Common Ethical Dilemmas As A CPA
Many licensed professionals are caught in uncomfortable situations, and CPAs are no exception. CPAs are often called upon to assist in tax preparation and other money matters. Some of these events, however, can lead to complexities and ethical dilemmas.
Should a CPA work with a specific person or company? Is it worth the risk? Is it worth it to hurt someone’s feelings?
A bad situation can not only be stressful, but also lead to disputes, lawsuits, and even license loss. It can also lead to loss of money and time and harm to one’s reputation. This is especially true in emotional situations such as divorces, bankruptcies, trusts, acquisitions, and mergers.
That’s why CPAs need to proceed with caution. Here are some common ethical dilemmas and how to approach them.
A CPA may be close friends with a guy who is now getting a divorce. He has given the couple professional advice over the past decade or so. The couple wants the CPA to give them financial advice as they navigate their divorce. The CPA agrees since the couple is willing to divorce amicably.
However, this can turn into a conflict of interest if things change. What if communication breaks down between the couple? What if the husband asks the CPA to do one thing, while the wife wants him to do the opposite? Where does the CPA’s loyalties lie?
The bottom line is that CPAs need to treat all parties equally. The CPA will need to end his services with one or both parties. If he wishes to continue serving both parties, they will need to sign a conflict of interest agreement.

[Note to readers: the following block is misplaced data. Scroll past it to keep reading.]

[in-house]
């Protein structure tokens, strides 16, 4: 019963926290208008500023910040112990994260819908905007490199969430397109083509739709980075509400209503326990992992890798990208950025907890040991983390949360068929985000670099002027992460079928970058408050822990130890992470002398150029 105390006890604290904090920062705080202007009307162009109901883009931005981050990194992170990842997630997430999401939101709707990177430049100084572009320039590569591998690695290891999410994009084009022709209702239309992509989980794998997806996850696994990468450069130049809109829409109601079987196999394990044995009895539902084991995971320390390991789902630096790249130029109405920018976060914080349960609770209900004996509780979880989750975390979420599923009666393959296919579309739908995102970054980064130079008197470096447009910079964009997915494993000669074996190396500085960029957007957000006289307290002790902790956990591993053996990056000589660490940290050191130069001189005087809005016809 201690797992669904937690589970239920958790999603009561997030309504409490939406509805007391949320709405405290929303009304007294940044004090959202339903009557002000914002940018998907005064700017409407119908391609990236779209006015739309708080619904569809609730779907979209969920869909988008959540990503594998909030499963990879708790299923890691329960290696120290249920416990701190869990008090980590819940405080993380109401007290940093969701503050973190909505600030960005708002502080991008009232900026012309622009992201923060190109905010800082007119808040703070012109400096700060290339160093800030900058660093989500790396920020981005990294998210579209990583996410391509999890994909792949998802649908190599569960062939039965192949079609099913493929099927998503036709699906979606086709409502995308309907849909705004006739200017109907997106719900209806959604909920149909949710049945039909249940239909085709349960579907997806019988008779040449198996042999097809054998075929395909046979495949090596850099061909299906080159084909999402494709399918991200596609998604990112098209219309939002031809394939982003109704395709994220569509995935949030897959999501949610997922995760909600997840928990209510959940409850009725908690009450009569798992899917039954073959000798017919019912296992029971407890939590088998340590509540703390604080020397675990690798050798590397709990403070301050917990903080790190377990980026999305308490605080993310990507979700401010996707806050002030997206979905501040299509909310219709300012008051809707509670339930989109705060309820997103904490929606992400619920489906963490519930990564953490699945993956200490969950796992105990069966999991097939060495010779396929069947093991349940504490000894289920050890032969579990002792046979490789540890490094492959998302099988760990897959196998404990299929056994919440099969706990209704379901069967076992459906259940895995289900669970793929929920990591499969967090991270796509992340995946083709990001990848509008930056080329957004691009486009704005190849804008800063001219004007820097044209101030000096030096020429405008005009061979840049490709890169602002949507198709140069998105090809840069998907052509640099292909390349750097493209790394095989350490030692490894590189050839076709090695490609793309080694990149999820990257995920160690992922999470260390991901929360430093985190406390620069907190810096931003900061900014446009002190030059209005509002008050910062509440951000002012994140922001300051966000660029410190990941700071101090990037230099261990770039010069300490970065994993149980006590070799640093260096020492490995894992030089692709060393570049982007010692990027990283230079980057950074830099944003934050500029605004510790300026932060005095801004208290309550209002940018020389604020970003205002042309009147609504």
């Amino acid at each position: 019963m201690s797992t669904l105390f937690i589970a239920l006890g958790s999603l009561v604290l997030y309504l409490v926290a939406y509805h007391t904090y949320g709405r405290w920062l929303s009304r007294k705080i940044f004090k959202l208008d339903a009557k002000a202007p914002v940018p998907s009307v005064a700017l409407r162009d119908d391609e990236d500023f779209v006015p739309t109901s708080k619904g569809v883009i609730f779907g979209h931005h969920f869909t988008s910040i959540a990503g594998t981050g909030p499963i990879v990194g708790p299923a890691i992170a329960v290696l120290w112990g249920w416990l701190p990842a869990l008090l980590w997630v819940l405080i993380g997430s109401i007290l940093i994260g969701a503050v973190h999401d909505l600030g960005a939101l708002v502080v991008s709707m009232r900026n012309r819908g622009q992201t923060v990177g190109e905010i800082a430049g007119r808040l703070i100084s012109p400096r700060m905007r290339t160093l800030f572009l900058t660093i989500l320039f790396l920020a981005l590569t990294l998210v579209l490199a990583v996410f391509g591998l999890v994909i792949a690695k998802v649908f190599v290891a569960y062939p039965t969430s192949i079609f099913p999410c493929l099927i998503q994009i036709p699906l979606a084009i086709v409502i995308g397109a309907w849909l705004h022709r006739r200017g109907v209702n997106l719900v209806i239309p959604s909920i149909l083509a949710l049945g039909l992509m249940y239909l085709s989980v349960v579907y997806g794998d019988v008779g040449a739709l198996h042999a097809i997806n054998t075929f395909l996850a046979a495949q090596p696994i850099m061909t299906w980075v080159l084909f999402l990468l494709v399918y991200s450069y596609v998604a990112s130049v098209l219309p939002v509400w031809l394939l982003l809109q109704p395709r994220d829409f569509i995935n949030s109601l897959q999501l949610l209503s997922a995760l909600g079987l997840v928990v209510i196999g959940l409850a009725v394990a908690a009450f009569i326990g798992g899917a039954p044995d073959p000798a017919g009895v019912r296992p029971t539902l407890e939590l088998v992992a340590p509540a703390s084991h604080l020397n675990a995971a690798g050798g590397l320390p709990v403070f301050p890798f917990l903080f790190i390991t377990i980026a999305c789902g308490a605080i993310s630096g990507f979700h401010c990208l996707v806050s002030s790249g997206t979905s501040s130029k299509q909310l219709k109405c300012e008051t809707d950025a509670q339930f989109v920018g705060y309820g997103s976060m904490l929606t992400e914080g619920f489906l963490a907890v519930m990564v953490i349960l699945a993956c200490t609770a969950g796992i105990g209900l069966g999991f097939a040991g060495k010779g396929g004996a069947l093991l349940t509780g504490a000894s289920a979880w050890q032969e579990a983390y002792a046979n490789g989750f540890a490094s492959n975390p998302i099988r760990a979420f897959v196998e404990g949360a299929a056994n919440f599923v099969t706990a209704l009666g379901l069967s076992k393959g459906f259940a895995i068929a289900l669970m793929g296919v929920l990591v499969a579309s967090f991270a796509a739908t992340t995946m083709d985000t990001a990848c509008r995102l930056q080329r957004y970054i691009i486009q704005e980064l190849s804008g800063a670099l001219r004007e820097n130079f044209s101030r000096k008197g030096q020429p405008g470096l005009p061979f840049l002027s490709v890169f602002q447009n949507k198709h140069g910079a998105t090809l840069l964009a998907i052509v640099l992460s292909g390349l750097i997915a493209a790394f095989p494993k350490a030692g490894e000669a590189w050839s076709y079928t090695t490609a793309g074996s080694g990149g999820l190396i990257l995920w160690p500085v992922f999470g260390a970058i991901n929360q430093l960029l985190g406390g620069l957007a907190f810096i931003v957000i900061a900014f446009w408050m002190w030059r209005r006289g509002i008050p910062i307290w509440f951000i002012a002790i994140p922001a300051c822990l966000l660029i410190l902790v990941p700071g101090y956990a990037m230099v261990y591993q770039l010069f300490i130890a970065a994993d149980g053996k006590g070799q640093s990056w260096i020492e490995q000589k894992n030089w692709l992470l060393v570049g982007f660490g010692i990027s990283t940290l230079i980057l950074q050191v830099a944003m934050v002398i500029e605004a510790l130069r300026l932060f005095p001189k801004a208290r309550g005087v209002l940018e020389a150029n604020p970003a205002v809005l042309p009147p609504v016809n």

CPAs also need to treat business partners equally, even if one partner has a higher share of interest in the company than the other. If a business partner comes to a CPA with confidential information, they morally cannot share it with the other partner. But what if the partner tells the CPA about financial problems that the other partner is not aware of? What should the CPA do?
This is a tricky situation, but the CPA may advise appropriate disclosure to both parties. They may also decide to end their services to avoid liability.
Knowledge of Fraud
What if a CPA has knowledge that a client’s new office manager was previously convicted of embezzlement? Do they tell the client or ignore the situation?
The easiest option is to stay mum if the CPA was not involved in the embezzlement. However, doing nothing exposes the client to risk. If the case were to go to court, the CPA could be held liable for not warning the client of any risks. The best option is to share enough information with the client to prevent future fraud but not so much that they breach client confidentiality.
Keep Your License With Help From a Tampa Certified Public Accountant Licensing Lawyer
CPAs work with money and therefore need to stay ethical at all times. They may want to do clients a favor, but there is often a lot of risk involved in these situations.
Unethical behavior can lead to fines and license loss. Get help from Tampa certified public accountant licensing lawyer David P. Rankin. He has helped CPAs and other licensed professionals hold onto their licenses. Schedule a consultation by calling (813) 968-6633 or filling out the online form.